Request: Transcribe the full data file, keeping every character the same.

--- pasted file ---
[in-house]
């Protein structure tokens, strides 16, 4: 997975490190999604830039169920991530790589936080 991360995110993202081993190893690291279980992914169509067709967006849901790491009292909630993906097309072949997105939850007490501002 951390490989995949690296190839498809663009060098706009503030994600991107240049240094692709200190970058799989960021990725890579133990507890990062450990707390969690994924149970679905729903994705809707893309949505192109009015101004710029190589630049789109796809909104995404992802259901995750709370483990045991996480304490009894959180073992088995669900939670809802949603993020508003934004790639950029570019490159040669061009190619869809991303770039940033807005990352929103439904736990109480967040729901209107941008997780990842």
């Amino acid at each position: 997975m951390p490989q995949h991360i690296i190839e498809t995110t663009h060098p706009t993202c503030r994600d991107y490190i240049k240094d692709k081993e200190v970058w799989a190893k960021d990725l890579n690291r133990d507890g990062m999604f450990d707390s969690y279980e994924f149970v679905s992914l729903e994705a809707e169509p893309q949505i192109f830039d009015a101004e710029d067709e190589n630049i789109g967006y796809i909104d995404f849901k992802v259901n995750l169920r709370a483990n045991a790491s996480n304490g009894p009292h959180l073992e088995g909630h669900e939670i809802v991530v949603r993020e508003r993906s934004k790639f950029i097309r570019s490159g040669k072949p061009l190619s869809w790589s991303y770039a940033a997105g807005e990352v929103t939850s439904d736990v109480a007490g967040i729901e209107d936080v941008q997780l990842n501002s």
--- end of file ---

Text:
[in-house]
């Protein structure tokens, strides 16, 4: 997975490190999604830039169920991530790589936080 991360995110993202081993190893690291279980992914169509067709967006849901790491009292909630993906097309072949997105939850007490501002 951390490989995949690296190839498809663009060098706009503030994600991107240049240094692709200190970058799989960021990725890579133990507890990062450990707390969690994924149970679905729903994705809707893309949505192109009015101004710029190589630049789109796809909104995404992802259901995750709370483990045991996480304490009894959180073992088995669900939670809802949603993020508003934004790639950029570019490159040669061009190619869809991303770039940033807005990352929103439904736990109480967040729901209107941008997780990842």
């Amino acid at each position: 997975m951390p490989q995949h991360i690296i190839e498809t995110t663009h060098p706009t993202c503030r994600d991107y490190i240049k240094d692709k081993e200190v970058w799989a190893k960021d990725l890579n690291r133990d507890g990062m999604f450990d707390s969690y279980e994924f149970v679905s992914l729903e994705a809707e169509p893309q949505i192109f830039d009015a101004e710029d067709e190589n630049i789109g967006y796809i909104d995404f849901k992802v259901n995750l169920r709370a483990n045991a790491s996480n304490g009894p009292h959180l073992e088995g909630h669900e939670i809802v991530v949603r993020e508003r993906s934004k790639f950029i097309r570019s490159g040669k072949p061009l190619s869809w790589s991303y770039a940033a997105g807005e990352v929103t939850s439904d736990v109480a007490g967040i729901e209107d936080v941008q997780l990842n501002s």